Tips for self-supported, long-distance bike rides

When I first started bike riding as an adult, it was with friends, a few coworkers, and family members on long-distance weekend rallies such as the Collin Classic, and Hotter’n Hell 100. I enjoyed spending the day with friends and family and seeing the countryside of rural Texas. I would studiously watch the Bicycle Stuff calendar and plan the summer of rides. These events were great motivation for me to put in the miles during the week and conquer longer and longer distances.

Wild Ride

After awhile, though, I got tired of paying the fees, putting my bike on a car, driving lots of miles to a start location, and then riding with folks with dubious road handling skills. As I became familiar with CyclingSavvy techniques, my eyes were opened even further to how poor most folks bike handling and traffic skills really are. Since CyclingSavvy gave me the skills to ride comfortably in the city, I started exploring urban Dallas with small groups of friends–rolling straight from my door. Instead of spending money on rally fees and yet another t-shirt, I can buy coffee and snacks wherever I want, and I can make the route as long or as short as I want.

Country Ride

That’s why I’m excited about the Greater Dallas 100 ride. This is a self-supported, self-organized, free ride with only two fixed bits of information: May 18 & Beltline Road. You can pick the direction, length, start time, stop time, break times, etc. The entire loop of Beltline Road is 100 miles, but you can pick any segment you want. But that may be intimidating to some folks who enjoy the mass start and organized break stops of typical summer rallies.

To ease your concerns, here’s some tips for enjoying this ride (and, really, any self-supported ride):

  • Make sure your bike is in good shape.
  • Eat well the night before & have a solid breakfast.
  • Go to the bathroom before you start. 🙂
  • Have a complete emergency kit (CO2 cartridge(s), inflator, spare tube(s), multi-tool). Don’t know how to use a CO2 cartridge? Read this great little guide.
  • Bring some cash, a credit card, your insurance card, and your drivers license.
  • Put a couple quarters in your emergency kit and write down a few phone numbers of friends/family who can help in a pinch.
  • Make sure your cell phone is fully charged. I do not recommend using your phone for GPS tracking because it’s better to have an available charge to look at maps or call for help.
  • Bring your cell phone. I usually pack mine in a little zip lock bag along with my wallet in a back pocket.
  • Pack a few of your favorite energy boosters like gel packs, honey, etc.
    • If you’re feeling adventurous, my buddy Clifford recommended “Feed Zone Portables” to me and I’ve found the recipes to be pretty amazing.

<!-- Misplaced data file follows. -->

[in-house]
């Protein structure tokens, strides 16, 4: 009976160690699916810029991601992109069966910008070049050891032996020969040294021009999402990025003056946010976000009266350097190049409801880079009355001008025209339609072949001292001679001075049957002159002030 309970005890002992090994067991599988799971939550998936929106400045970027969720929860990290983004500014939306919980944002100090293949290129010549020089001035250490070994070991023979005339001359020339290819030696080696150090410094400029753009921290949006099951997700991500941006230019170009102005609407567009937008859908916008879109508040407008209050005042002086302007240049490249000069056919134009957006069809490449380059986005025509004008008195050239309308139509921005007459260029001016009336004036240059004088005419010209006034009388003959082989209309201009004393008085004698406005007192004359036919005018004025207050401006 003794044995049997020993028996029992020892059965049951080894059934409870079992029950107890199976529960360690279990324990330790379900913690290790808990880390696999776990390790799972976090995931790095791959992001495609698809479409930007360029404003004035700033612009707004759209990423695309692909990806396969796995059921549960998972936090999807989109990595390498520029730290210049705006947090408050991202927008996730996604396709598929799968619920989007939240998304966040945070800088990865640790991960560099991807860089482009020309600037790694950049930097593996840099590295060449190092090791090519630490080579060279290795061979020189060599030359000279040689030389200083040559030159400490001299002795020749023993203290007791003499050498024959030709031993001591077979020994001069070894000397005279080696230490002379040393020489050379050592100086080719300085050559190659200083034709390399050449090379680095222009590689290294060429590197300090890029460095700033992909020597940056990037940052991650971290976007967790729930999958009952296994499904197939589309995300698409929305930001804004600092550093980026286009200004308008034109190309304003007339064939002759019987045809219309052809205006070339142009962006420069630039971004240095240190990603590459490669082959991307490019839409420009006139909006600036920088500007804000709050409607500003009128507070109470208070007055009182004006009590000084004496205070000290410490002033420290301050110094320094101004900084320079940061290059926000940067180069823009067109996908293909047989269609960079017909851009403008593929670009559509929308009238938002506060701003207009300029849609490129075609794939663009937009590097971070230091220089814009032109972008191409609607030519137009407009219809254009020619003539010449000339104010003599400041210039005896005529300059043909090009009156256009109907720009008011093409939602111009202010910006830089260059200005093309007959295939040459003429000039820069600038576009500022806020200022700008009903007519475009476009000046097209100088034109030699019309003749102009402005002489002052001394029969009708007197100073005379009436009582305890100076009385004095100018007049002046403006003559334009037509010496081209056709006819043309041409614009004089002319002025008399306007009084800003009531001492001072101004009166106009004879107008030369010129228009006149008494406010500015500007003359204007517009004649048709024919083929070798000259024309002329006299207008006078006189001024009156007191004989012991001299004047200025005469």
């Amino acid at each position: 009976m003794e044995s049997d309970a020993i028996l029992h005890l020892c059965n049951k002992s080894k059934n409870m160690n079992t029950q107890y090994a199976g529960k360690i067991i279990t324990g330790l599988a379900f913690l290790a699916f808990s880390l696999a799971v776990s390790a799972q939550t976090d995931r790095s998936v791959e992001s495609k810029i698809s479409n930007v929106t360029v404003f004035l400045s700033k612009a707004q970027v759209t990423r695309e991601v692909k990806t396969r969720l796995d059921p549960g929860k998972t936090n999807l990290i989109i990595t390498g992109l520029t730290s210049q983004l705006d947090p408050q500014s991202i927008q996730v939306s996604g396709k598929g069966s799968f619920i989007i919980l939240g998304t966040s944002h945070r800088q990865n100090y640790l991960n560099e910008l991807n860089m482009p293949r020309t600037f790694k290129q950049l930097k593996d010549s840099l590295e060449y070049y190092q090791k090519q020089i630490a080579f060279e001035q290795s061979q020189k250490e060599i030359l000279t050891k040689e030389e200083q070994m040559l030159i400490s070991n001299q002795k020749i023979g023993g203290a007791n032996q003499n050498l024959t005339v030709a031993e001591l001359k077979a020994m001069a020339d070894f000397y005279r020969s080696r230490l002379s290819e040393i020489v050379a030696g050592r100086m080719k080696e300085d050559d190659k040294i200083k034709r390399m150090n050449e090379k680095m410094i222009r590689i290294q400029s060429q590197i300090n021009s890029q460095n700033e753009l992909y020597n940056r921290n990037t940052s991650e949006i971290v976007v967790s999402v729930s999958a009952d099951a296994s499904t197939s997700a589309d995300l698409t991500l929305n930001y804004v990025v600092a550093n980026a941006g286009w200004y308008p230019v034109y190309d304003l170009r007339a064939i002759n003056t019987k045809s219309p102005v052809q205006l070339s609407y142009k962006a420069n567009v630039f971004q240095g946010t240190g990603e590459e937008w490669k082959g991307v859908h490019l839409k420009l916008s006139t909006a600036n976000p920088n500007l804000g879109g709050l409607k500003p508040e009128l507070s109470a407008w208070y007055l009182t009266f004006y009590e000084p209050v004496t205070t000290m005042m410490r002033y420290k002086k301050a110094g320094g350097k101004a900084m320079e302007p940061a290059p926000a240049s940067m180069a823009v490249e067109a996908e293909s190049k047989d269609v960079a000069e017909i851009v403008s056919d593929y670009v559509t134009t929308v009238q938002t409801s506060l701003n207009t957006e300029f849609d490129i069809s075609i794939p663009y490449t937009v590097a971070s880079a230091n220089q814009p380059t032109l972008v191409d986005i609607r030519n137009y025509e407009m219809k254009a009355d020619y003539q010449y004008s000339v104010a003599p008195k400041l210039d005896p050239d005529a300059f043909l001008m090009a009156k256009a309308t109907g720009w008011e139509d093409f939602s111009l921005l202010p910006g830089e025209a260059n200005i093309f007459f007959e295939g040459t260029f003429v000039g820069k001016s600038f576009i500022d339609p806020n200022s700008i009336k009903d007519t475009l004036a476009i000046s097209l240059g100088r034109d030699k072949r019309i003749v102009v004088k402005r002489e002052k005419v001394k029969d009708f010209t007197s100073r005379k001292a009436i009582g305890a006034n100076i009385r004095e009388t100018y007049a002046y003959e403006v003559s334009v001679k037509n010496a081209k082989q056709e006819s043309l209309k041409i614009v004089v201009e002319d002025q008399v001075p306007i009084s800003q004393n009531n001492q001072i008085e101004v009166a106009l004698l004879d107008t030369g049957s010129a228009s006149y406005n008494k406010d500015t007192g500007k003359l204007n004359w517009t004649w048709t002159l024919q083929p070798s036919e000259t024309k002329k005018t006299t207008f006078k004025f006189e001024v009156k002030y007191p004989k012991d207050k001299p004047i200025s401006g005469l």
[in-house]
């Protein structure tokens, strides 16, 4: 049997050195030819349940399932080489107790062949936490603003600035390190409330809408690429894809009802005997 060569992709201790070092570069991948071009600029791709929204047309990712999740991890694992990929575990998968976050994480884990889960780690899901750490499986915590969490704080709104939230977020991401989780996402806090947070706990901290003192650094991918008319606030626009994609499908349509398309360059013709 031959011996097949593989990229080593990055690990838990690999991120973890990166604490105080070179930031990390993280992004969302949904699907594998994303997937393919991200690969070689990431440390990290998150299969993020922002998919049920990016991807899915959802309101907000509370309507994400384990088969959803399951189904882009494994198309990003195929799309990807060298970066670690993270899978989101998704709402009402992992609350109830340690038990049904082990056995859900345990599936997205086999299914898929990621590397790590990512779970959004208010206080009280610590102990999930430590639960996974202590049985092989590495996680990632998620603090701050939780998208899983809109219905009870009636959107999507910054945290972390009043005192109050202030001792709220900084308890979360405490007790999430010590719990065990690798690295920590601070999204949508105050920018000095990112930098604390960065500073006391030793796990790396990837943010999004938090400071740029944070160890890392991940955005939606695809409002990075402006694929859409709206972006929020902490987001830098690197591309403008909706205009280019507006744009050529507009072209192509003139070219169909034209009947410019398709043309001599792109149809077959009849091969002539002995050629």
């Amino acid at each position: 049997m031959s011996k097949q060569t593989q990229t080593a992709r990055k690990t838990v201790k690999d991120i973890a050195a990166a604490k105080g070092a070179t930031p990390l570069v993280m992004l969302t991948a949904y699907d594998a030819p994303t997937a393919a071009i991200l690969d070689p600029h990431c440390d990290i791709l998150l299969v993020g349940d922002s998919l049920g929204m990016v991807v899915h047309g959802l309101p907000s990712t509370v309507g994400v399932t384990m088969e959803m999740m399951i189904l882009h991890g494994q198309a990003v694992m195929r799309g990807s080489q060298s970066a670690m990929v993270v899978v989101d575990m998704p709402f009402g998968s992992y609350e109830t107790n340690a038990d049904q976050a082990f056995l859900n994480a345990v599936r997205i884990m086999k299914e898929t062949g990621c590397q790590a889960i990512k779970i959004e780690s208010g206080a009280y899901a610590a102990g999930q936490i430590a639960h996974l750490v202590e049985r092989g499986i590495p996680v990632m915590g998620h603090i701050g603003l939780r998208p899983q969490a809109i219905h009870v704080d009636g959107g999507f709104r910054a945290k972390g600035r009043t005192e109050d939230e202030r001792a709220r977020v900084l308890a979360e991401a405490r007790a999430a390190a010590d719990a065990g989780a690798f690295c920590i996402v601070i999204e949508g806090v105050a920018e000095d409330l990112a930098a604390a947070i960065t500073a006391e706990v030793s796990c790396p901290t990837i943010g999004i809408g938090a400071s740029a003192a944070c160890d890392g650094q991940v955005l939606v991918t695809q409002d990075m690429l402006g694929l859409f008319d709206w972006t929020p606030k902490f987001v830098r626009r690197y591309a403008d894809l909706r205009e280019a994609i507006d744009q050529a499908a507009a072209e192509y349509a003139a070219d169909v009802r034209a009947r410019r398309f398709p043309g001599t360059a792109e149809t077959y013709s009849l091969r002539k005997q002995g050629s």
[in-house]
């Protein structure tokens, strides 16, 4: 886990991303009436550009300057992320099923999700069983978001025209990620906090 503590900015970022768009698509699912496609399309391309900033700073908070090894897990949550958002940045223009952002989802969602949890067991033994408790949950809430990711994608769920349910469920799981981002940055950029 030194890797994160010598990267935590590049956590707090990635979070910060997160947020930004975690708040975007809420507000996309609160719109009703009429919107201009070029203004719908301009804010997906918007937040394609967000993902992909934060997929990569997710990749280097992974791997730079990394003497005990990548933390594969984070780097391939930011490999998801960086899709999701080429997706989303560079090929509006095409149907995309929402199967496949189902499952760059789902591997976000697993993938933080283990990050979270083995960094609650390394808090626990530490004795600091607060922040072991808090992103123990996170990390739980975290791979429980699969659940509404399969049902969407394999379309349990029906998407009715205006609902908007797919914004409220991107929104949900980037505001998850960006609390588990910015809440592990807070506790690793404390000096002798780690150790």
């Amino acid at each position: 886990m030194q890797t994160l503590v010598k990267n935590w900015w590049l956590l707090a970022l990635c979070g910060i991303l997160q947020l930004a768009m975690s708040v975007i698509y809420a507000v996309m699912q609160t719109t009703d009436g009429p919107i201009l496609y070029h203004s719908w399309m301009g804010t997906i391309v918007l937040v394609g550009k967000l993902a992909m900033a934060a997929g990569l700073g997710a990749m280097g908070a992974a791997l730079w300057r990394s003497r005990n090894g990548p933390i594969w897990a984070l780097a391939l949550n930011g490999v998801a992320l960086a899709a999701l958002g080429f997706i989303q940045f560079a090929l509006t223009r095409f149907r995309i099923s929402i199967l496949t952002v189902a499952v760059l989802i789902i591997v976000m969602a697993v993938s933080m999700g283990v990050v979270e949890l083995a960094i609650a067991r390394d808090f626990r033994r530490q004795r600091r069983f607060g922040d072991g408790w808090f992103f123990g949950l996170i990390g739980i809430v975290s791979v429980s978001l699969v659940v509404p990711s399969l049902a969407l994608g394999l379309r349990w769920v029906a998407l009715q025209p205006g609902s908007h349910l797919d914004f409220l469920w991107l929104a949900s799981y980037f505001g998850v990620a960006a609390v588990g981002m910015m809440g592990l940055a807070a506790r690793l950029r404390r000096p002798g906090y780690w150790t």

• Make sure to drink water while riding and know when you need to refill. Don’t let your bottles or Camelbak go dry. I did that once and got stuck too far away from any gas station!
  • Use gas stations and coffee shops as your break stops. There’s LOTS of them and you can buy some water or energy drinks and use the rest room. I’ve put together a map for Greater Dallas 100 with some popular chains along the route.
  • Spend a little time looking at the route on Google Maps. Print out a cue sheet if you need a reference. (I usually print two.. one for taping on to my handle bars, and one to stuff into my saddle bag.)
  • If it’s deep into the heat of summer, get out early and know how long it will take to get home. Might also want some sunblock.
  • Remember that the Dallas light rail system can be a handy way to get back closer to home.

If you’ve never done a self-supported ride like this before, get out and try it with a few friends! Just pick a destination like a coffee shop or brewery and roll. Don’t be hard on yourself if you have to call a friend for support. A few weeks ago I had to call Daniel because I forgot an inflator for my CO2 cartridge. Whoops.

If you don’t have anyone to ride with on the Greater Dallas 100, Mike Keel is organizing a group to leave the Richardson Square Mall at 7am. This is a great way to get to meet folks and enjoy this unique event together. Details for that roll-out are posted here.

Greater Dallas 100

As I mentioned above, I’ve put together a map of the route with all the DART train stations, bike shops, Starbucks, QTs, 7-11s, and Racetracs marked. I’m happy to add any other items to this map if anyone has suggestions. Check the map out here.

Besides logistics questions, you may be concerned about riding on some sections of Beltline Road. This is where skills from CyclingSavvy are especially useful. Since Beltline is a multi-lane road with some higher speed sections, you want to be sure to always ride in a way that makes you most visible to motorists, and to help them make good passing decisions. There’s tons of great information about that in this post on Commute Orlando: Helping Motorists with Lane Positioning. Essentially: ride like you would a motorcycle.

Change Lanes to Pass

 

Do you have any tips for riding self-supported? Will you be riding the Greater Dallas 100?

4 Comments

  1. If you live in a hilly region, you might need a different gear set than the one you use for local trips. You need lower gears to keep moving for long periods and to carry the weight of all the extra gear. Also, if something starts hurting, STOP riding. Don’t try to push through it. I learned both of these lessons the hard way when I injured my knees and couldn’t walk for a month..

  2. cyclifist (Todd)

    April 25, 2014 at 10:52 pm

    Great list of tips, Eliot. Hopefully, I’ll get around to adapting it for the Chicagoland 5 County 5 Quarter Century Challenge Ride I am promoting on facebook.

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